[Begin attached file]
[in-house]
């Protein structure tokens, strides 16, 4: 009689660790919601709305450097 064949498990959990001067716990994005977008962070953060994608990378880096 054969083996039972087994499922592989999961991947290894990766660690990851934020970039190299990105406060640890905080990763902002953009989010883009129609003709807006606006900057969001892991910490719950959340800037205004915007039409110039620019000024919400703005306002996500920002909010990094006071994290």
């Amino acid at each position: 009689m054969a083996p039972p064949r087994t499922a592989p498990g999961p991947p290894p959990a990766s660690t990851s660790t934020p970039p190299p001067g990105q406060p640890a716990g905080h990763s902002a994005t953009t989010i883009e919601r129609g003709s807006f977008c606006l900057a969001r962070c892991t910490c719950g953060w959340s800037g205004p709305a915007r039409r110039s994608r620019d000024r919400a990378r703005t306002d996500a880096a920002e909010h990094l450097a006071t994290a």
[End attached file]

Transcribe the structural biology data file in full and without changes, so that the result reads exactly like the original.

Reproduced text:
[in-house]
């Protein structure tokens, strides 16, 4: 009689660790919601709305450097 064949498990959990001067716990994005977008962070953060994608990378880096 054969083996039972087994499922592989999961991947290894990766660690990851934020970039190299990105406060640890905080990763902002953009989010883009129609003709807006606006900057969001892991910490719950959340800037205004915007039409110039620019000024919400703005306002996500920002909010990094006071994290």
């Amino acid at each position: 009689m054969a083996p039972p064949r087994t499922a592989p498990g999961p991947p290894p959990a990766s660690t990851s660790t934020p970039p190299p001067g990105q406060p640890a716990g905080h990763s902002a994005t953009t989010i883009e919601r129609g003709s807006f977008c606006l900057a969001r962070c892991t910490c719950g953060w959340s800037g205004p709305a915007r039409r110039s994608r620019d000024r919400a990378r703005t306002d996500a880096a920002e909010h990094l450097a006071t994290a």